A fractured humerus or upper arm is extremely painful, and the patient may not be able to move their arm. Sometimes, the radial nerve (one of the main nerves in the arm) may be injured. This happens about 15% of the time. It is more common with fractures that happen closer to the base of the bone. If this nerve is injured, the patient may not be able to extend his wrist, fingers, or thumb, and may have a numb patch on the back of his hand.
- The diagnosis is made using a clinical examination and X-rays.
- After the fracture is diagnosed, the patient will likely be placed into a splint or a cast that supports the bone until a final treatment plan is made with an orthopedic surgeon. If the pain is controlled and no serious injuries are present, admission to the hospital is typically not necessary.
- Many isolated humeral shaft fractures (assuming you do not have any other injuries) can be treated without surgery, even if the radial nerve is injured. The treatment is done with a cast.
- For the patient, the orthopedic surgeon may switch from a splint (cast) to an adjustable brace at around 1-3 weeks after the injury. This brace is typically worn full time for at least 6 weeks and possibly up to 12 weeks.
- Once the fracture is healing well, the patient may be allowed to wear the braceless, often over a period. Generally, physical therapy is helpful to regain strength and range of motion during this period.
- There are times when the orthopedic surgeon may choose to perform surgery. For example, if the bone comes through the skin (open fracture) or if the patient has multiple other fractures or injuries.
- If surgery is chosen, this will be performed through an incision or cut on either the front or the back of your arm, depending on the location of your fracture.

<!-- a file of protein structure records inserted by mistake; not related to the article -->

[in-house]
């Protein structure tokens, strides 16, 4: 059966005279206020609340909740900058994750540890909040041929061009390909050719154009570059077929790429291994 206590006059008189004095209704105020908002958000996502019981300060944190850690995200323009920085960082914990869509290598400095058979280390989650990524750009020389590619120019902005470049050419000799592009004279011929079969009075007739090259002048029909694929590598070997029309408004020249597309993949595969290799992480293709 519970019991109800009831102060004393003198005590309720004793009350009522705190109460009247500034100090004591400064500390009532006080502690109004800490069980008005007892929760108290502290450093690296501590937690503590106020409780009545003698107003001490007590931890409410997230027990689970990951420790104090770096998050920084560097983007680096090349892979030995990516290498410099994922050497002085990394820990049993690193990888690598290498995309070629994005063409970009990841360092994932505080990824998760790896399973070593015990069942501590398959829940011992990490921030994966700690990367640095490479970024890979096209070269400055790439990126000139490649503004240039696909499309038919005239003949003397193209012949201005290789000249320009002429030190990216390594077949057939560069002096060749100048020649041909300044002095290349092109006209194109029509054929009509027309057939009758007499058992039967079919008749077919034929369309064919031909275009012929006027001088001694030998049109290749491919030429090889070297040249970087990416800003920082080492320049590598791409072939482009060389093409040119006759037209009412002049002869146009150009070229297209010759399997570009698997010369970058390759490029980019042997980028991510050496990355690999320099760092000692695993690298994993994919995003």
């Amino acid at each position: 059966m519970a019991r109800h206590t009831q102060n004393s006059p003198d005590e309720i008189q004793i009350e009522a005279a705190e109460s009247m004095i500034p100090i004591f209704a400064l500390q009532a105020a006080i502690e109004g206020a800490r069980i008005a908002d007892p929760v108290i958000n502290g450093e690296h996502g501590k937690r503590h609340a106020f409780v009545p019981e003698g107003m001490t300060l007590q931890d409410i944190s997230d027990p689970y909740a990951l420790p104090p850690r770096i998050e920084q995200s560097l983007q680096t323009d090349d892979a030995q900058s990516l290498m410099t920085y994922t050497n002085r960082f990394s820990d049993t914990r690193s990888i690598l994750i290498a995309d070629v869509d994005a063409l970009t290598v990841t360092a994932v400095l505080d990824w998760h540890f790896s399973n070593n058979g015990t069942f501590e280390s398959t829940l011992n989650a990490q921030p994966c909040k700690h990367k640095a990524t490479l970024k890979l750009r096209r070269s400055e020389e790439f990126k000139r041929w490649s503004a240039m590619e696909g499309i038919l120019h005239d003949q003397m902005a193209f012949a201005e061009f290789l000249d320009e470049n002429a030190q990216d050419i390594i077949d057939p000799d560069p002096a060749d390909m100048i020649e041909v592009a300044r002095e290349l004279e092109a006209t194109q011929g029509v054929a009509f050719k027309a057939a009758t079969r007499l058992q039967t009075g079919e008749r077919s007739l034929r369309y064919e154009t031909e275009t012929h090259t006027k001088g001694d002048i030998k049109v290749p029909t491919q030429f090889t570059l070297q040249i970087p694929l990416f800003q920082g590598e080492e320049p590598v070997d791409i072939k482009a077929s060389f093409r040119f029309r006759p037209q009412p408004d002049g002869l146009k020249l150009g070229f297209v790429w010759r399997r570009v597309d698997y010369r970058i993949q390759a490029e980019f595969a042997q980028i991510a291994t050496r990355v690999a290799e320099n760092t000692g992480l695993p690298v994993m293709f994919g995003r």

- The fracture will most likely be treated with a plate and screws on the bone or occasionally, with a rod that goes down the middle of the bone.
- If the fracture is treated with surgery, a brace is fitted as per requirement. This is done at the discretion of the surgeon. Physical therapy is often prescribed to help improve motion and strength after surgery. The patient may still have considerable pain in the arm, but this typically declines over several weeks.
- The patient may have to follow up with the surgeon or their staff several times over the next few months during the healing process.
- Occasionally, a fracture will not heal or will heal in an undesirable position. If this occurs, another surgery may be necessary.
- If the fracture was associated with an injury to your radial nerve, there is a good chance that the nerve will recover completely. Most of the time the nerve is just bruised, and it heals itself after some time. This process can be slow; sometimes, it may take up to 6-12 months. Occasionally, the nerve will not heal, and a nerve study can be performed to evaluate the nerve. On rare occasions, additional procedures are necessary to restore the function of the nerve.
What is a humerus fracture?
- A direct blow or bending force applied to the middle of the humerus
- Falling onto an outstretched arm
- Violent muscle contraction in sports, such as weightlifting
Accident or severe injury is the main cause of humerus fractures. Most injuries result from a direct impact to the body, such as during a fall or motor vehicle crash. Older adults may experience humerus fractures from relatively minor falls due to less bone strength and bone degradation.
Signs and symptoms:
- Patients usually present with considerable pain and swelling following a humeral fracture. Shortening of the arm is apparent with significant displacement of the bones.
- It may be very difficult for an individual to move their upper arm.
- If the nerves are also affected, they may experience unusual sensations and weakness in the hand and wrist.
- A grinding sensation when the shoulder is moved
- Occasionally bleeding (open fracture)
Different types of humerus fractures include:
- Proximal humerus fractures occur near the shoulder.
- Midshaft fractures are located in the middle of the bone.
- Distal humerus fractures are located near the elbow joint and are more common in children than in adults.
The doctor may diagnose a fractured humerus by:
- Examining the arm
- Taking an X-ray of the affected arm
- In rare cases, more sophisticated imagery, such as a computed tomography (CT) scan is used to provide a more detailed view.
The recovery process is different for everyone, depending on the severity of the injury and the treatment you received. Most fractures heal in about 4 to 6 weeks, but severe injuries may take longer to heal.
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University Orthopaedics. Humerus fracture. http://www.uopc.org/trauma/humerus-fracture/